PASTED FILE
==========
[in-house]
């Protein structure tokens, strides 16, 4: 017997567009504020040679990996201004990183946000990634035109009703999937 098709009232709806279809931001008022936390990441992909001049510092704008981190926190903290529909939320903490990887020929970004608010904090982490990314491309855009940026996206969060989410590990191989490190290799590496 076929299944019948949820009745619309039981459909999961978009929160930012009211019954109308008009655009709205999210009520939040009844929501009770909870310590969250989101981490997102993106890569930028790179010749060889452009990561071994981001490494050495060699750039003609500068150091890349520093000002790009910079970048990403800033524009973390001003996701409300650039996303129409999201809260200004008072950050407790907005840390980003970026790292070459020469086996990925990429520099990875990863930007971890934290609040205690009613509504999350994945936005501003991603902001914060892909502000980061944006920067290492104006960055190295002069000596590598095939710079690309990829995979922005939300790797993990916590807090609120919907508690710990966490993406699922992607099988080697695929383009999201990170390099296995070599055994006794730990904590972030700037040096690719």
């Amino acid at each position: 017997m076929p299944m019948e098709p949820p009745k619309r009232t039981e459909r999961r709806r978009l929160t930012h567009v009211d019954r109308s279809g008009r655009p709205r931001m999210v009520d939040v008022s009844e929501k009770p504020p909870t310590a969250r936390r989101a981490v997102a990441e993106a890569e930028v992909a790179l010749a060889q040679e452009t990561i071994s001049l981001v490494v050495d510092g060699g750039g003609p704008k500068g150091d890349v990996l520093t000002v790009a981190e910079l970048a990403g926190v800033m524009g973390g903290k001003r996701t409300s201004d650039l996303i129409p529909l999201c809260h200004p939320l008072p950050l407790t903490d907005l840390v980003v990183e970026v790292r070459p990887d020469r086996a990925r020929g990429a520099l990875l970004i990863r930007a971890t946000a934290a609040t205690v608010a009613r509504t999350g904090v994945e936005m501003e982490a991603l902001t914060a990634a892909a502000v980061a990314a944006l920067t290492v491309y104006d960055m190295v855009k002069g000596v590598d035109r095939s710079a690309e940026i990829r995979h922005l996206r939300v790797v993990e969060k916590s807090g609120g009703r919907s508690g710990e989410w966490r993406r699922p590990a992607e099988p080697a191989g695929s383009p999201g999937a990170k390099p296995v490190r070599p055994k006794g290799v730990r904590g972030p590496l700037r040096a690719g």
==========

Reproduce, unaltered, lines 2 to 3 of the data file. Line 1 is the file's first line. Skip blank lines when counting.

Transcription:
């Protein structure tokens, strides 16, 4: 017997567009504020040679990996201004990183946000990634035109009703999937 098709009232709806279809931001008022936390990441992909001049510092704008981190926190903290529909939320903490990887020929970004608010904090982490990314491309855009940026996206969060989410590990191989490190290799590496 076929299944019948949820009745619309039981459909999961978009929160930012009211019954109308008009655009709205999210009520939040009844929501009770909870310590969250989101981490997102993106890569930028790179010749060889452009990561071994981001490494050495060699750039003609500068150091890349520093000002790009910079970048990403800033524009973390001003996701409300650039996303129409999201809260200004008072950050407790907005840390980003970026790292070459020469086996990925990429520099990875990863930007971890934290609040205690009613509504999350994945936005501003991603902001914060892909502000980061944006920067290492104006960055190295002069000596590598095939710079690309990829995979922005939300790797993990916590807090609120919907508690710990966490993406699922992607099988080697695929383009999201990170390099296995070599055994006794730990904590972030700037040096690719």
């Amino acid at each position: 017997m076929p299944m019948e098709p949820p009745k619309r009232t039981e459909r999961r709806r978009l929160t930012h567009v009211d019954r109308s279809g008009r655009p709205r931001m999210v009520d939040v008022s009844e929501k009770p504020p909870t310590a969250r936390r989101a981490v997102a990441e993106a890569e930028v992909a790179l010749a060889q040679e452009t990561i071994s001049l981001v490494v050495d510092g060699g750039g003609p704008k500068g150091d890349v990996l520093t000002v790009a981190e910079l970048a990403g926190v800033m524009g973390g903290k001003r996701t409300s201004d650039l996303i129409p529909l999201c809260h200004p939320l008072p950050l407790t903490d907005l840390v980003v990183e970026v790292r070459p990887d020469r086996a990925r020929g990429a520099l990875l970004i990863r930007a971890t946000a934290a609040t205690v608010a009613r509504t999350g904090v994945e936005m501003e982490a991603l902001t914060a990634a892909a502000v980061a990314a944006l920067t290492v491309y104006d960055m190295v855009k002069g000596v590598d035109r095939s710079a690309e940026i990829r995979h922005l996206r939300v790797v993990e969060k916590s807090g609120g009703r919907s508690g710990e989410w966490r993406r699922p590990a992607e099988p080697a191989g695929s383009p999201g999937a990170k390099p296995v490190r070599p055994k006794g290799v730990r904590g972030p590496l700037r040096a690719g």